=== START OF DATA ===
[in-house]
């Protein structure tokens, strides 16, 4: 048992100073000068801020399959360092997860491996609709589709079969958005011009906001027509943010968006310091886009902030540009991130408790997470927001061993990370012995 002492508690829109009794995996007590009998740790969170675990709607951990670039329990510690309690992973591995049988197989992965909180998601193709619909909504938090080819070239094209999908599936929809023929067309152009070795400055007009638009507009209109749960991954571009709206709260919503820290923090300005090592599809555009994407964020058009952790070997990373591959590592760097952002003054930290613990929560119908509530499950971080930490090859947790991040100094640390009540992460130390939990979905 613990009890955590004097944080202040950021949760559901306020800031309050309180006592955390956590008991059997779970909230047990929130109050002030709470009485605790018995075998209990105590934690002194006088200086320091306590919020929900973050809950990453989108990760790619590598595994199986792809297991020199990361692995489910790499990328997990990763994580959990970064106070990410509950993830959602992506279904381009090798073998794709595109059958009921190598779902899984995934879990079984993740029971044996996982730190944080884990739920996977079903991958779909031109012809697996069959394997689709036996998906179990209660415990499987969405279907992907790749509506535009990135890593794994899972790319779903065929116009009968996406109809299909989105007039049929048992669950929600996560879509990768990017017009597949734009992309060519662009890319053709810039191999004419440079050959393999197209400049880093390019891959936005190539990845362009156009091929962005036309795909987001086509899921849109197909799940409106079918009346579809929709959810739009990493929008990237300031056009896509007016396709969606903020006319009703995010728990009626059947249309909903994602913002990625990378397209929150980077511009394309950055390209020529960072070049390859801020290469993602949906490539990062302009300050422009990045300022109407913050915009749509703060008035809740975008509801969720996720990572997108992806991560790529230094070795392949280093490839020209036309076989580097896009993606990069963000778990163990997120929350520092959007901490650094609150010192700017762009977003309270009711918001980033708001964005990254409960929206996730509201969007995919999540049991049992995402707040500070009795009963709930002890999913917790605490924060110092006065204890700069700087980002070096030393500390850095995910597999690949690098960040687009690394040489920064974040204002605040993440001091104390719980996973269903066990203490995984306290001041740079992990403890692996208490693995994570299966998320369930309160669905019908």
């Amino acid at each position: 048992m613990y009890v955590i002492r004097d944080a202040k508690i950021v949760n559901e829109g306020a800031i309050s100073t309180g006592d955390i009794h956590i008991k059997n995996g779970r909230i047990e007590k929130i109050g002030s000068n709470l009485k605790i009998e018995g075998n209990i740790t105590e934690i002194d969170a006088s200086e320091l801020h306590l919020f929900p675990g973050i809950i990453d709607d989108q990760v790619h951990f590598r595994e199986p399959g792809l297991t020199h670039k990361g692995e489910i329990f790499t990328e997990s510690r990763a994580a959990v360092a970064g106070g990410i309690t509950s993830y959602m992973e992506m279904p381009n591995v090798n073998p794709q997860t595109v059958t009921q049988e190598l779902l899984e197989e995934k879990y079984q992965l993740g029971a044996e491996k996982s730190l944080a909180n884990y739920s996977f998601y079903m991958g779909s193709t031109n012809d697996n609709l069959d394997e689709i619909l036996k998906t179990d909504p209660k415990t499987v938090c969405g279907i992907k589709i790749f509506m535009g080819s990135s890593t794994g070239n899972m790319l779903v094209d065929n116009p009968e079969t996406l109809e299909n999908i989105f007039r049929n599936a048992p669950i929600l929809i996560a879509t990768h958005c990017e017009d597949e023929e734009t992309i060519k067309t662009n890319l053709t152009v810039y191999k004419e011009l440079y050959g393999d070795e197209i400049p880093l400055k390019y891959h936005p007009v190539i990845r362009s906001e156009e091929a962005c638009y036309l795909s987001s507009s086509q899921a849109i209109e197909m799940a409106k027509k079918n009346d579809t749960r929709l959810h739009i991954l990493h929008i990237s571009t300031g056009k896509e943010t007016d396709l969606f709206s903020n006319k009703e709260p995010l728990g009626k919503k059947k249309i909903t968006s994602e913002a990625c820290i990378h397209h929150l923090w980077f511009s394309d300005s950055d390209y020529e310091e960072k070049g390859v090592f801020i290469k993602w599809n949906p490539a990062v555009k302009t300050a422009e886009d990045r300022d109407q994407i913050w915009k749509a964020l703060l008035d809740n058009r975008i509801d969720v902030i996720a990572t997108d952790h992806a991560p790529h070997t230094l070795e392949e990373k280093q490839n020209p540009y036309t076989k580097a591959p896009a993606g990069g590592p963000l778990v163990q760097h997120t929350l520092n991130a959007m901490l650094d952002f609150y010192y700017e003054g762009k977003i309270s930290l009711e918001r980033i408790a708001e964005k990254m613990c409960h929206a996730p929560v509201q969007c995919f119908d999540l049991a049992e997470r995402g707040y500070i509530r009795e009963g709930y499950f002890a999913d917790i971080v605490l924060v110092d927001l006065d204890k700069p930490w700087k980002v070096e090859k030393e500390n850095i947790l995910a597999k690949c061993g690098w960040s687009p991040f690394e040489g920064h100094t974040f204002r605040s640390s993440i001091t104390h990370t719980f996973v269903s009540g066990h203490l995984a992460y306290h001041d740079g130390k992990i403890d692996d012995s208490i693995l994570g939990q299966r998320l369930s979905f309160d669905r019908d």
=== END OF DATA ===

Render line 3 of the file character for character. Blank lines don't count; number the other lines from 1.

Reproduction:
């Amino acid at each position: 048992m613990y009890v955590i002492r004097d944080a202040k508690i950021v949760n559901e829109g306020a800031i309050s100073t309180g006592d955390i009794h956590i008991k059997n995996g779970r909230i047990e007590k929130i109050g002030s000068n709470l009485k605790i009998e018995g075998n209990i740790t105590e934690i002194d969170a006088s200086e320091l801020h306590l919020f929900p675990g973050i809950i990453d709607d989108q990760v790619h951990f590598r595994e199986p399959g792809l297991t020199h670039k990361g692995e489910i329990f790499t990328e997990s510690r990763a994580a959990v360092a970064g106070g990410i309690t509950s993830y959602m992973e992506m279904p381009n591995v090798n073998p794709q997860t595109v059958t009921q049988e190598l779902l899984e197989e995934k879990y079984q992965l993740g029971a044996e491996k996982s730190l944080a909180n884990y739920s996977f998601y079903m991958g779909s193709t031109n012809d697996n609709l069959d394997e689709i619909l036996k998906t179990d909504p209660k415990t499987v938090c969405g279907i992907k589709i790749f509506m535009g080819s990135s890593t794994g070239n899972m790319l779903v094209d065929n116009p009968e079969t996406l109809e299909n999908i989105f007039r049929n599936a048992p669950i929600l929809i996560a879509t990768h958005c990017e017009d597949e023929e734009t992309i060519k067309t662009n890319l053709t152009v810039y191999k004419e011009l440079y050959g393999d070795e197209i400049p880093l400055k390019y891959h936005p007009v190539i990845r362009s906001e156009e091929a962005c638009y036309l795909s987001s507009s086509q899921a849109i209109e197909m799940a409106k027509k079918n009346d579809t749960r929709l959810h739009i991954l990493h929008i990237s571009t300031g056009k896509e943010t007016d396709l969606f709206s903020n006319k009703e709260p995010l728990g009626k919503k059947k249309i909903t968006s994602e913002a990625c820290i990378h397209h929150l923090w980077f511009s394309d300005s950055d390209y020529e310091e960072k070049g390859v090592f801020i290469k993602w599809n949906p490539a990062v555009k302009t300050a422009e886009d990045r300022d109407q994407i913050w915009k749509a964020l703060l008035d809740n058009r975008i509801d969720v902030i996720a990572t997108d952790h992806a991560p790529h070997t230094l070795e392949e990373k280093q490839n020209p540009y036309t076989k580097a591959p896009a993606g990069g590592p963000l778990v163990q760097h997120t929350l520092n991130a959007m901490l650094d952002f609150y010192y700017e003054g762009k977003i309270s930290l009711e918001r980033i408790a708001e964005k990254m613990c409960h929206a996730p929560v509201q969007c995919f119908d999540l049991a049992e997470r995402g707040y500070i509530r009795e009963g709930y499950f002890a999913d917790i971080v605490l924060v110092d927001l006065d204890k700069p930490w700087k980002v070096e090859k030393e500390n850095i947790l995910a597999k690949c061993g690098w960040s687009p991040f690394e040489g920064h100094t974040f204002r605040s640390s993440i001091t104390h990370t719980f996973v269903s009540g066990h203490l995984a992460y306290h001041d740079g130390k992990i403890d692996d012995s208490i693995l994570g939990q299966r998320l369930s979905f309160d669905r019908d």